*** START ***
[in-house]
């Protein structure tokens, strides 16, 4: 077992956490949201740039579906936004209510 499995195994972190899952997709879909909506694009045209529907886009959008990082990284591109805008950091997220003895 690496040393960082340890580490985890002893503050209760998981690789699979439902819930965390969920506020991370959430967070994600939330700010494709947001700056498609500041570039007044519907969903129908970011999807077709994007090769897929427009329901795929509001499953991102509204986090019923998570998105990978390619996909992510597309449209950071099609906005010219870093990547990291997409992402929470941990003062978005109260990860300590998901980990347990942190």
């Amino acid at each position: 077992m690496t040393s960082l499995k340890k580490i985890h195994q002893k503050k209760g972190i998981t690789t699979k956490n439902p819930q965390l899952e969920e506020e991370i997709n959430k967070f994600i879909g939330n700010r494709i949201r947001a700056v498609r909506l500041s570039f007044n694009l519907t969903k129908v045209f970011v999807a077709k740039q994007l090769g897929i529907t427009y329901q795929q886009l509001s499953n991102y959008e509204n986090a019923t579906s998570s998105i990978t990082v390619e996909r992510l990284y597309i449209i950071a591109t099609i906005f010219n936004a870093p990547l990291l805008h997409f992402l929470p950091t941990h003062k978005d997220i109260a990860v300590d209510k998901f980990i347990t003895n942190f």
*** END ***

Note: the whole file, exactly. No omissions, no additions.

[in-house]
């Protein structure tokens, strides 16, 4: 077992956490949201740039579906936004209510 499995195994972190899952997709879909909506694009045209529907886009959008990082990284591109805008950091997220003895 690496040393960082340890580490985890002893503050209760998981690789699979439902819930965390969920506020991370959430967070994600939330700010494709947001700056498609500041570039007044519907969903129908970011999807077709994007090769897929427009329901795929509001499953991102509204986090019923998570998105990978390619996909992510597309449209950071099609906005010219870093990547990291997409992402929470941990003062978005109260990860300590998901980990347990942190």
């Amino acid at each position: 077992m690496t040393s960082l499995k340890k580490i985890h195994q002893k503050k209760g972190i998981t690789t699979k956490n439902p819930q965390l899952e969920e506020e991370i997709n959430k967070f994600i879909g939330n700010r494709i949201r947001a700056v498609r909506l500041s570039f007044n694009l519907t969903k129908v045209f970011v999807a077709k740039q994007l090769g897929i529907t427009y329901q795929q886009l509001s499953n991102y959008e509204n986090a019923t579906s998570s998105i990978t990082v390619e996909r992510l990284y597309i449209i950071a591109t099609i906005f010219n936004a870093p990547l990291l805008h997409f992402l929470p950091t941990h003062k978005d997220i109260a990860v300590d209510k998901f980990i347990t003895n942190f």